She trained in butoh at Akira Kasai’s Tenshikan until his departure for Germany in 1979, and attended numerous workshops with butoh masters such as Kazuo Ohno, Min Tanaka, and body work pioneers Michizo Noguchi and Haruchika Noguchi. 

She has since qualified in dance therapy at Roehampton University in 2004, and has been working with those with learning difficulties, on the autism spectrum and those with mental health issues in the UK and Japan, as well as running improvisation workshops combining music, dance, and art. 

Atsuko Kamura profile photo_© Andrea Rocca_edited.jpg

Natalie Mason

Member of Kamura Obscura

Multi-instrumentalist, improviser, and composer Natalie Mason has performed and recorded internationally at the BBC Proms, FIFA World Cup, Symphony Hall and Real World Studios. She has been commissioned as a composer by Surge Orchestra, Flatpack Film Festival and Dorcha, with her music played on BBC Radio 3.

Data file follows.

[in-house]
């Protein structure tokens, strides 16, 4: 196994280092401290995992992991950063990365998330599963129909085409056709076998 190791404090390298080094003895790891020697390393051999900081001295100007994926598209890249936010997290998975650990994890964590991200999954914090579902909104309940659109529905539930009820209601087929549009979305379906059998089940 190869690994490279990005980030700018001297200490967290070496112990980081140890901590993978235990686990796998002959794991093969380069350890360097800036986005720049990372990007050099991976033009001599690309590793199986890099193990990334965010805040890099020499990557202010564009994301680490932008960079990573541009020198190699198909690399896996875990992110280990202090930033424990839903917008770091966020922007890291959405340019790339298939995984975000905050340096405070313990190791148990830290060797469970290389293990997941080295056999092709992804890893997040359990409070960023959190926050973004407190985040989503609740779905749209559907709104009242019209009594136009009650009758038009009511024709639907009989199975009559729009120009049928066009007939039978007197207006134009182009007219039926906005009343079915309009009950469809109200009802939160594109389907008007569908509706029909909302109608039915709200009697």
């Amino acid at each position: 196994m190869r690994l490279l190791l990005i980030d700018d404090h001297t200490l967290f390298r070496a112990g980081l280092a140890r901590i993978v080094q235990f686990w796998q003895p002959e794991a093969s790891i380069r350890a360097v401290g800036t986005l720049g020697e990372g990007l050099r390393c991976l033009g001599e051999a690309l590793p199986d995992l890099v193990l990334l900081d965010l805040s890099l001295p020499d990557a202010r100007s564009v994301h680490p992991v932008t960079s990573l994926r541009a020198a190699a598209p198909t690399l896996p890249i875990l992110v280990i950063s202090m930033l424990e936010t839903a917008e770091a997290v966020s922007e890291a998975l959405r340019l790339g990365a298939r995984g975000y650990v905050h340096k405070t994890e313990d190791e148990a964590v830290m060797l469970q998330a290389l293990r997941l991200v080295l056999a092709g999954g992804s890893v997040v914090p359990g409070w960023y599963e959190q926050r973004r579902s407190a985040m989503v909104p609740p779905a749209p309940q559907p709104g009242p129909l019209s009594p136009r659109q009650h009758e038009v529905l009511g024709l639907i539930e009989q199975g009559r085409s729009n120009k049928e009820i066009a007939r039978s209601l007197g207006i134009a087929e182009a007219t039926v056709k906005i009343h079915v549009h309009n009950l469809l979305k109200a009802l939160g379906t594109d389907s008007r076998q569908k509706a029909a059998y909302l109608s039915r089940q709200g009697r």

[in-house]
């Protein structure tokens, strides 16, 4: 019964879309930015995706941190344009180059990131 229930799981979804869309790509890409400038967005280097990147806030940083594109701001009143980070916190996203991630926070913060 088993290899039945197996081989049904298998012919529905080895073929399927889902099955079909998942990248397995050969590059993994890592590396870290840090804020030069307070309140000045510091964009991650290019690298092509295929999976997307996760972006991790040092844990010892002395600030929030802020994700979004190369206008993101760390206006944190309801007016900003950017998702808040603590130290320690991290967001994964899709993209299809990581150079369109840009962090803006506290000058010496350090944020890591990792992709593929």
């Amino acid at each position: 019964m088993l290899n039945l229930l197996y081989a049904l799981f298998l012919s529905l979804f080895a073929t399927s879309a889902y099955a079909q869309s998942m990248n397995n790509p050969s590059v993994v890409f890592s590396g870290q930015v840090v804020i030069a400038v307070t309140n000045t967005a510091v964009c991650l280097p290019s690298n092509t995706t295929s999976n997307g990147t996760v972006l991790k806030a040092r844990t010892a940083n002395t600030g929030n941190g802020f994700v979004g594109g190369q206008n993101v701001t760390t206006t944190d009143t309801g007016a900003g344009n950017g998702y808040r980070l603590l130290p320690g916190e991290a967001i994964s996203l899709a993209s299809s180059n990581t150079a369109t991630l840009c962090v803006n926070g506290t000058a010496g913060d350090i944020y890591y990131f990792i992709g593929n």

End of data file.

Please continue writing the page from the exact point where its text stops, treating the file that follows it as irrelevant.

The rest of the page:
She is a member of the avant-pop experimental duo Kamura Obscura, co-curates alternative music night Club Integral Midlands Branch and recently completed a national tour with The Nightingales. 

Originally from Birmingham, Natalie returned to live and work there in 2012 following the completion of her Master’s degree in Music and Development at SOAS in London, before which she spent several years living and working in South Africa. Natalie's work as an improvising creative music facilitator with music therapists in Cape Town was particularly significant to her development as a practitioner of intercultural music-making. 

Since 2015, Natalie has been directing the Multicultural Music Making project (MMM) she created in partnership with Friction Arts. MMM is a child-centred community music education programme guided and informed by the interests, geographical connections and cultural heritages of the young musicians taking part.